The colonists brought small predators such as weasels and rodents to New Zealand and they have become one of the main hazards for the birds, so an isolated island is chosen for the natural reservation establishment. Today there is a term in biology – sanctuary birds. These are the birds which exist only in artificial ecosystems.

New Zealand is famous for its endemic species such as mountain parrots and kiwi. Of course, they are well protected. But the best example is about takakhi, another bird which is unable to fly and was treated as extinct for a long time. But occasionally a takakhi colony was found in the Te-Anau valley on the Southern Islands and about 30 nests were described. Its location is still kept secret. A farm was also created on the Northern Island. It was clear that neither adult birds, nor chicks can survive such a long journey, so it was decided to transport the eggs. But it is impossible for the eggs to survive without brood hens, so common hens were used for this purpose. They went through special training: they were carried by helicopters, by trucks along bumpy roads and by boats during storm. Then three hens were picked, the sturdiest, or the dumbest ones, and they were used for the egg transportation.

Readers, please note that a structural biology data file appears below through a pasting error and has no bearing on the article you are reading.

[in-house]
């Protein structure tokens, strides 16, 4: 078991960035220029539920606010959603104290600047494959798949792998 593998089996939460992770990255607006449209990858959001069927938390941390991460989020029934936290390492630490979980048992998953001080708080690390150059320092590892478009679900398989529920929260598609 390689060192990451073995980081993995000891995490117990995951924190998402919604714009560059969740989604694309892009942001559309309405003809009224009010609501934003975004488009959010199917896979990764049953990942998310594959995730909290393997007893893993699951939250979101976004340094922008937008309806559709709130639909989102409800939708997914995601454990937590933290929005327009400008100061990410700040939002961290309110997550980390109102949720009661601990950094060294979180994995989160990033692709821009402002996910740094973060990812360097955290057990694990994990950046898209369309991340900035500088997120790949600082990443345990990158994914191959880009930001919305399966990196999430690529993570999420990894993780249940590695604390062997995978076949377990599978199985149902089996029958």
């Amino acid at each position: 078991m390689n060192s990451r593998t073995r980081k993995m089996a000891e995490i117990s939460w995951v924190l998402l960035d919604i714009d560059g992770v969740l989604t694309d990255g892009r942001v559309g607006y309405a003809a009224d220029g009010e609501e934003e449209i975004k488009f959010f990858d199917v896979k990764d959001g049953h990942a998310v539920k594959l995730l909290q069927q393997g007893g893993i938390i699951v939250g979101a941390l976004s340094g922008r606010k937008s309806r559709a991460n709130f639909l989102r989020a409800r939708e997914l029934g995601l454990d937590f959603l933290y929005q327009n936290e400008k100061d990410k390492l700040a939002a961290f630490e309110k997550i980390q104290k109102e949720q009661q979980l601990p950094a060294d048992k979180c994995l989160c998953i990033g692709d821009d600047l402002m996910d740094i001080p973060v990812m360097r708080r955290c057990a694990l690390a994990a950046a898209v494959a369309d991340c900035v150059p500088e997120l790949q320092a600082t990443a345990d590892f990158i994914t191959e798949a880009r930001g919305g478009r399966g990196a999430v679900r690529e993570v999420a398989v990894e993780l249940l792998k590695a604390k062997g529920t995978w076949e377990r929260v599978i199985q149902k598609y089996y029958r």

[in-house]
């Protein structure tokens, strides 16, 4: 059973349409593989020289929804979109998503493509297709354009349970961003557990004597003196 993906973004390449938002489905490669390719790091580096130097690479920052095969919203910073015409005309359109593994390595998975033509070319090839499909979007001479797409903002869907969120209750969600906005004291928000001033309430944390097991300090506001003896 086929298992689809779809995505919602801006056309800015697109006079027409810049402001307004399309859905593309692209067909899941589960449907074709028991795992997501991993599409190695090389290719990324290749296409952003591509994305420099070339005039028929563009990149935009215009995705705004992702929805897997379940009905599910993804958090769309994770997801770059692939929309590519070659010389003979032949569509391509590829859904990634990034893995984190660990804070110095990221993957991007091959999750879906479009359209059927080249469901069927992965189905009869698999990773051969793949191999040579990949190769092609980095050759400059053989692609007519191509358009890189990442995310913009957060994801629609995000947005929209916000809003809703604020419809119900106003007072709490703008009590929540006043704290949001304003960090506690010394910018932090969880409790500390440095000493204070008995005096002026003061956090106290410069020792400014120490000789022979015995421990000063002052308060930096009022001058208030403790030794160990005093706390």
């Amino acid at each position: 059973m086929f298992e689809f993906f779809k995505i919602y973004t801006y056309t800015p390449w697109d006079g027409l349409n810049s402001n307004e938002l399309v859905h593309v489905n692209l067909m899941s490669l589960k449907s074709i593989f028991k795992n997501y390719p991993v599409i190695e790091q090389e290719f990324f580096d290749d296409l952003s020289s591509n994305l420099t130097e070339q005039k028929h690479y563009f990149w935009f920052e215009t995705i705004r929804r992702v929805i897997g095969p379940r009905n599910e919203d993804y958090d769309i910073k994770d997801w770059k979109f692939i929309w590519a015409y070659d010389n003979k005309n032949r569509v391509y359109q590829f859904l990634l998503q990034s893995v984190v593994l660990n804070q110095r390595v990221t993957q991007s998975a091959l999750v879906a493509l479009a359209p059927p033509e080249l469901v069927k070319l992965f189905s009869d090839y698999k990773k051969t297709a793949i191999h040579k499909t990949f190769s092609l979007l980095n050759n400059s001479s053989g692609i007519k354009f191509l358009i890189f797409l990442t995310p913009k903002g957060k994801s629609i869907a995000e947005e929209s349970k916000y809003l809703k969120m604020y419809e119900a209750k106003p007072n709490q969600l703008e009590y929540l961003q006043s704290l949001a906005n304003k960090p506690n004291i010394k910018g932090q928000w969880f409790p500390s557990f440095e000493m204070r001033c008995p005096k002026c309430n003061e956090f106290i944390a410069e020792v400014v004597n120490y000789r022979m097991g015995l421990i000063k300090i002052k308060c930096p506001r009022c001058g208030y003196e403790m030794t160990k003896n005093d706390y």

So this must become a lesson for us: if the hens can be trained to take care of stranger’s eggs in extreme conditions, probably people will learn to take care of the nature. 


Day 10
Day 10

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Updated 03.07.2015